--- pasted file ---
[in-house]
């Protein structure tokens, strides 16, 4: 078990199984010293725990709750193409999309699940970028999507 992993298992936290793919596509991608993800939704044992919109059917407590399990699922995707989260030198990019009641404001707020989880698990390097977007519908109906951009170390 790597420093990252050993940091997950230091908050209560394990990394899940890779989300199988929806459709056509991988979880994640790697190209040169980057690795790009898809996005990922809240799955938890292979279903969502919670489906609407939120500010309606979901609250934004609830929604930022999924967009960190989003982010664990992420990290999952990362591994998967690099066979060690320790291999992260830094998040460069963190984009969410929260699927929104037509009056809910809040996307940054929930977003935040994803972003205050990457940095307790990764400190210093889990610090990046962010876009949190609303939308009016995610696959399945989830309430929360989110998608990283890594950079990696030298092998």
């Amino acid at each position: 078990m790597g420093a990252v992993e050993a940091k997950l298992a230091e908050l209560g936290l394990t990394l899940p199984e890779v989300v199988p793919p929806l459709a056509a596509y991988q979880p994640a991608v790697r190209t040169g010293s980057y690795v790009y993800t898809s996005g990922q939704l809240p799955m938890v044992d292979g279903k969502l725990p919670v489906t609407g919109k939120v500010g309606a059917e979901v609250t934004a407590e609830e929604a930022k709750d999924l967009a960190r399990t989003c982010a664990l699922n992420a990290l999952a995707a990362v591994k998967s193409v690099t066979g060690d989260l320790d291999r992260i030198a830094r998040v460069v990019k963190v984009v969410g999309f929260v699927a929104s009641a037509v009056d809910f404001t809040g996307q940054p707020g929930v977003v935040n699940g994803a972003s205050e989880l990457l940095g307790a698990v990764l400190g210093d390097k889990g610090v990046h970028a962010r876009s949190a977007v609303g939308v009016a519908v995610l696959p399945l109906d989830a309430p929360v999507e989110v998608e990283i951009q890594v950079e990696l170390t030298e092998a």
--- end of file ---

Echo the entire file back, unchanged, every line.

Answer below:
[in-house]
């Protein structure tokens, strides 16, 4: 078990199984010293725990709750193409999309699940970028999507 992993298992936290793919596509991608993800939704044992919109059917407590399990699922995707989260030198990019009641404001707020989880698990390097977007519908109906951009170390 790597420093990252050993940091997950230091908050209560394990990394899940890779989300199988929806459709056509991988979880994640790697190209040169980057690795790009898809996005990922809240799955938890292979279903969502919670489906609407939120500010309606979901609250934004609830929604930022999924967009960190989003982010664990992420990290999952990362591994998967690099066979060690320790291999992260830094998040460069963190984009969410929260699927929104037509009056809910809040996307940054929930977003935040994803972003205050990457940095307790990764400190210093889990610090990046962010876009949190609303939308009016995610696959399945989830309430929360989110998608990283890594950079990696030298092998």
């Amino acid at each position: 078990m790597g420093a990252v992993e050993a940091k997950l298992a230091e908050l209560g936290l394990t990394l899940p199984e890779v989300v199988p793919p929806l459709a056509a596509y991988q979880p994640a991608v790697r190209t040169g010293s980057y690795v790009y993800t898809s996005g990922q939704l809240p799955m938890v044992d292979g279903k969502l725990p919670v489906t609407g919109k939120v500010g309606a059917e979901v609250t934004a407590e609830e929604a930022k709750d999924l967009a960190r399990t989003c982010a664990l699922n992420a990290l999952a995707a990362v591994k998967s193409v690099t066979g060690d989260l320790d291999r992260i030198a830094r998040v460069v990019k963190v984009v969410g999309f929260v699927a929104s009641a037509v009056d809910f404001t809040g996307q940054p707020g929930v977003v935040n699940g994803a972003s205050e989880l990457l940095g307790a698990v990764l400190g210093d390097k889990g610090v990046h970028a962010r876009s949190a977007v609303g939308v009016a519908v995610l696959p399945l109906d989830a309430p929360v999507e989110v998608e990283i951009q890594v950079e990696l170390t030298e092998a």